The sharp scent of fresh-cut pine is a signature of the holidays and reminds us of our deep human connection to conifer trees. Our Eastside Cascade forests are home to four native pines: ponderosa, lodgepole, western white and whitebark. Pines grow signature cones, each containing seeds. Most commonly when ripe, the woody cone scales open and spread apart, exposing a seed surrounded by a papery wing that is easily carried away by the wind. However, whitebark pinecones never open on their own so their large wingless seeds remain encased inside resin-coated thick scales.
Whitebark pine (Pinus albicaulis) is one of seven world-wide stone pine species that requires a nutcracker bird to harvest and plant its seeds. Stone pines inhabit cold mountain environments and most are the highest growing conifer tree, forming timberlines. In western North America, whitebark pine’s windswept form is a signature of high county wilderness ridges and peaks. And, the guttural “Kra-a-a-k” call of the Clark’s nutcracker (Nucifraga columbiana) joins the wind as its soundscape. The range of the Clark’s nutcracker in the Pacific Northwest exactly mirrors the distribution of whitebark pine forests. Our closest whitebark pine forests are on Mission Ridge, Icicle Ridge, and in the Enchantments, so these are places to go to find resident Clark’s nutcrackers.
Year-round, the Clark’s nutcracker main food (for both adults and juveniles) are fresh and stored pine seeds. To harvest whitebark pine seeds, the bird perches in the tree next to an unopened cone and uses its long, pointed bill to pry off the thick scales. Then it plucks out a large seed that is embedded in the cone’s core. With a quick backward flip of the head, the bird uses it’s tongue to insert the seed into an elastic sack-like pouch on the floor of its mouth (think luggage carrier) that can hold up to 150 seeds or up to 20 percent of the bird’s weight. Strong wings carry the bird to a cache location, either very close by or often several miles away at a high elevation forest opening. To cache, the bird loosens the soil with its bill, brings up a single seed from the pouch, holds it in its bill, and then and pushes it about an inch down into the soil. Nutcrackers cache seeds singly, or in groups, averaging about three to four seeds/hole. The bird then conceals its cache by covering it. It continues caching seeds nearby until the pouch is empty and then the bird flies back to the tree and resumes harvesting. Clark’s nutcrackers begin harvesting whitebark pine cones in mid-July and continue through the fall, caching more seeds than are needed to sustain a bird and its young for the coming year.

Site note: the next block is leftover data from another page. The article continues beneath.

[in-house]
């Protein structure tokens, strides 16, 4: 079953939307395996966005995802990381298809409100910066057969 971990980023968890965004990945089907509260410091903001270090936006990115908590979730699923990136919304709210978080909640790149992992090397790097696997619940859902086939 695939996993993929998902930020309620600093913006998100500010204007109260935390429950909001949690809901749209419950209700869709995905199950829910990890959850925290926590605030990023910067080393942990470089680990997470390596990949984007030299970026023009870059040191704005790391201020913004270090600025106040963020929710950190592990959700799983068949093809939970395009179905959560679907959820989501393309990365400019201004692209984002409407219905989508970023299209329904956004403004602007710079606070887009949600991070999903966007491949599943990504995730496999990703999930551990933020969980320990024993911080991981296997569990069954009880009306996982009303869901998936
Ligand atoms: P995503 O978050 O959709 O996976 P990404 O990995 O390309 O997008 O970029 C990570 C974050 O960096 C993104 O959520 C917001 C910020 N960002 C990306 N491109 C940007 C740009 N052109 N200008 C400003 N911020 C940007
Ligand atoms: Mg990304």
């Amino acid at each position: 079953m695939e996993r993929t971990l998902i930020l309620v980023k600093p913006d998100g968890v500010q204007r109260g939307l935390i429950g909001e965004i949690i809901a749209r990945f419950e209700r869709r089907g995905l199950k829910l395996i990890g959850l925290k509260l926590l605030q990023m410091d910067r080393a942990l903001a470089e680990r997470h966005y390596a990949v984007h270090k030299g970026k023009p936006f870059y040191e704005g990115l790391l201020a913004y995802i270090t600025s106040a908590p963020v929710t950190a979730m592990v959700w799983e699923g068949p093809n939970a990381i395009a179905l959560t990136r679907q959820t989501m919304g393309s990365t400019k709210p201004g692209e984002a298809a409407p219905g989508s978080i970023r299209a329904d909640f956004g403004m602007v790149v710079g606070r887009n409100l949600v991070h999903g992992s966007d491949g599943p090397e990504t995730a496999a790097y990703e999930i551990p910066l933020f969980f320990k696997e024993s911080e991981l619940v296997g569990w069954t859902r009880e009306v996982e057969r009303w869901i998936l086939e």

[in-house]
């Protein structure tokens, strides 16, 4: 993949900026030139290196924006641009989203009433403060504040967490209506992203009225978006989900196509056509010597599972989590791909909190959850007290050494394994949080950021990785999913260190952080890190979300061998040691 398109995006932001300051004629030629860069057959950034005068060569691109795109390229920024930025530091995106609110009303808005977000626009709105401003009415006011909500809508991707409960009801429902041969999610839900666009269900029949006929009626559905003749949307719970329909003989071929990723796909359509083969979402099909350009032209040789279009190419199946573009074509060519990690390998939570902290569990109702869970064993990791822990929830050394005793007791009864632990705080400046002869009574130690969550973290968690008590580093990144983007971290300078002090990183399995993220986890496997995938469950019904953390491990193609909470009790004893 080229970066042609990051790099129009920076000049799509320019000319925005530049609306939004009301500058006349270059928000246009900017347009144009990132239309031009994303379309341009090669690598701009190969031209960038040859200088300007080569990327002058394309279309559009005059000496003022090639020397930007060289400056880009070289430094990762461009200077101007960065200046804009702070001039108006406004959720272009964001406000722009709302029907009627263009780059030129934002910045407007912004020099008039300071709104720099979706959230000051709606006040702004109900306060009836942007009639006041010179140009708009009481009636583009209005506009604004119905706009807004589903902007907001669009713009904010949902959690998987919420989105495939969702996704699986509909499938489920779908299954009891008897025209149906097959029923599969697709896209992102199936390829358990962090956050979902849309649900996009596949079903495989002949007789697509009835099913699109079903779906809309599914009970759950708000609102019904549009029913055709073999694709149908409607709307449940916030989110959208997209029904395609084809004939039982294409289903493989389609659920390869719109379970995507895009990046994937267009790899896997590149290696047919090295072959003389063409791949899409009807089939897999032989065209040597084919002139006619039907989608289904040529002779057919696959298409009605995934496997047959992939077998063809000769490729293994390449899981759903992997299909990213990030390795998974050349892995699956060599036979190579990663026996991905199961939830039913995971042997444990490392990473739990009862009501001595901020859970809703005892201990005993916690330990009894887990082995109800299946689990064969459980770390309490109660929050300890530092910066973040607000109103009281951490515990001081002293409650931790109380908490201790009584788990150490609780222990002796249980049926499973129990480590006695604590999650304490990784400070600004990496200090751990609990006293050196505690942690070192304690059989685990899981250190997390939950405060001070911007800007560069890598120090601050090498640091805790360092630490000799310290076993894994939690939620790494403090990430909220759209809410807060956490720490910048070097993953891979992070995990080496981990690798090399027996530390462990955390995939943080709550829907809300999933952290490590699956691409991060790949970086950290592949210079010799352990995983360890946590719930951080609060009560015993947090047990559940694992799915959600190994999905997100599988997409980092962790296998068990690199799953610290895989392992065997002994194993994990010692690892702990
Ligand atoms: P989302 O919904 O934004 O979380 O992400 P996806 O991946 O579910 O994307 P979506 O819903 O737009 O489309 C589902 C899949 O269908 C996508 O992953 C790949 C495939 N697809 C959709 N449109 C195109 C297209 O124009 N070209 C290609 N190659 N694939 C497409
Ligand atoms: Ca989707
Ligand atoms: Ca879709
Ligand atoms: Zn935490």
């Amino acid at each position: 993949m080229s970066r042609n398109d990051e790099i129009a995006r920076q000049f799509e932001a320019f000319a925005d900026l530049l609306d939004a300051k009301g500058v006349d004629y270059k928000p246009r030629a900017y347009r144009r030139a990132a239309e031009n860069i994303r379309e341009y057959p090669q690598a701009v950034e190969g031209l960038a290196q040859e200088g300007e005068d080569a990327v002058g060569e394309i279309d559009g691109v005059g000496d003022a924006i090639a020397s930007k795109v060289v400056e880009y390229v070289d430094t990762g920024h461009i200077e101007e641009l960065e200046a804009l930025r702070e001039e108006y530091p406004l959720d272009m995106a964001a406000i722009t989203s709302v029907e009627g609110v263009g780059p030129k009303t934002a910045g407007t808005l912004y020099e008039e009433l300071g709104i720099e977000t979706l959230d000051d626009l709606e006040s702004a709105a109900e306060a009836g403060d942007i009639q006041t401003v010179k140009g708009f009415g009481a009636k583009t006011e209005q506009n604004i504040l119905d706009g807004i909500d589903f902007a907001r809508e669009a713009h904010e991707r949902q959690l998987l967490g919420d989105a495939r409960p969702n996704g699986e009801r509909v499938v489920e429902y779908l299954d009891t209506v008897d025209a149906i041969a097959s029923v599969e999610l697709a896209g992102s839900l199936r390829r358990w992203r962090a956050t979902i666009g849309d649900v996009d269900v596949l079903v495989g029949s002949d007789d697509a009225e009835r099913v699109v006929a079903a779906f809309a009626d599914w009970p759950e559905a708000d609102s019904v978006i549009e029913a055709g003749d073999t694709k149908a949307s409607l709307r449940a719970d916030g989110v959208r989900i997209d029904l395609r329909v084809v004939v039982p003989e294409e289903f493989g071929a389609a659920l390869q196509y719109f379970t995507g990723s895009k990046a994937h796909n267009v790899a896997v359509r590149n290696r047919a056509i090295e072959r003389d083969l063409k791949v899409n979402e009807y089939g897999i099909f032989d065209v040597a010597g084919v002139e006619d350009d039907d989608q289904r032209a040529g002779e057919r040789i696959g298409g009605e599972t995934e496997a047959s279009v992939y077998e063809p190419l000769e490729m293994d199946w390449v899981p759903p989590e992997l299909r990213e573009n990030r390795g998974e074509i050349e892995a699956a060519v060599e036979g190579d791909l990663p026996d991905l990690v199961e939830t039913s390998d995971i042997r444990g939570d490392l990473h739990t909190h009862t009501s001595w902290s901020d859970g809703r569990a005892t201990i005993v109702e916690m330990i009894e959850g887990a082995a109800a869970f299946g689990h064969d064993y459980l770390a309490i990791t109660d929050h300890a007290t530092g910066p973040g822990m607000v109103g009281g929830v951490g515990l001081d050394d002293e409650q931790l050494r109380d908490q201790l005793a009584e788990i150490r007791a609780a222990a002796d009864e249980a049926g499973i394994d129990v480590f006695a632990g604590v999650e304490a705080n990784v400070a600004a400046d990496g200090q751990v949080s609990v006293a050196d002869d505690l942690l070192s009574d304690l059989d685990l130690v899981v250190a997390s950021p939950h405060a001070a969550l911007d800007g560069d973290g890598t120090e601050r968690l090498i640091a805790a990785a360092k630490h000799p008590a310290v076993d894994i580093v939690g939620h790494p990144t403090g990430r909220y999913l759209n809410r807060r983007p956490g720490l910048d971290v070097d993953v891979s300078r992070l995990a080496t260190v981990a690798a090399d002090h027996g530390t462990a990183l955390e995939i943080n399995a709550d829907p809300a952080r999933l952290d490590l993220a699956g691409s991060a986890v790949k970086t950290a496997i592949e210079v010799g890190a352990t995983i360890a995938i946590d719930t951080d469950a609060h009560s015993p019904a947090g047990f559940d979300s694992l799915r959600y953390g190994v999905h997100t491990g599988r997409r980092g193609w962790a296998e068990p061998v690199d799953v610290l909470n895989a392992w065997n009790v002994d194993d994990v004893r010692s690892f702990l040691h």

Remarkably, Clark’s nutcrackers use memory to re-find and eat from their seed caches, winter through early summer. Not all caches are recovered, and this is the only way the next generation of whitebark pine seedlings sprout and grow. Because caches often have many seeds, multiple trees grow up in a tight group. Without Clark’s nutcracker, the forest would have no whitebark pine.
At present, whitebark pine is in decline throughout its range due to four threats, all direct results of human actions over the last century: reduced habitat due to fire exclusion and climate change, and increased tree death due to a native bark beetle and an introduced blister rust fungus.
Habitat alteration due to a century of fire exclusion means that whitebark pine face increased competition for growing space. Shade-tolerant trees like subalpine fir and Englemann spruce are not eliminated by wildfire much less frequently, so they grow and shade out the pine seeds that need a sunny forest opening to grow and thrive.
An introduced Eurasian disease, white pine blister rust, has been spreading and infecting all five-needled pines in the Pacific Northwest, since its accidental introduction in 1910. Blister rust commonly kills the upper, cone-bearing branches on whitebark pine. Recently, foresters have sought-out trees that are disease-resistant and are growing their seeds in nurseries. But the high cost of replanting a slow-growing, non-commercially harvested tree on remote mountain tops is a funding challenge.
The next two threats are a direct result of climate change. Over the past few decades, warmer than historically average summers and winters at high elevations has accelerated the life cycle timeline for the mountain pine beetle, a native tree-killer. As beetle densities increase, a greater number of whitebark pines are attacked, and subsequently, die. The warming trend at high elevations reduces the habitat available to whitebark pine, as they can’t move to any higher, cooler ground. The synergy between all of these combined threats mean that whitebark pine as a species is in severe decline, and our window to take action is narrow.
Susan Ballinger teaches a 12-week Wenatchee Naturalist course every fall at Wenatchee Valley College. This winter, Ballinger will offer a conifer identification workshop and two birding short courses through WVC Continuing Education.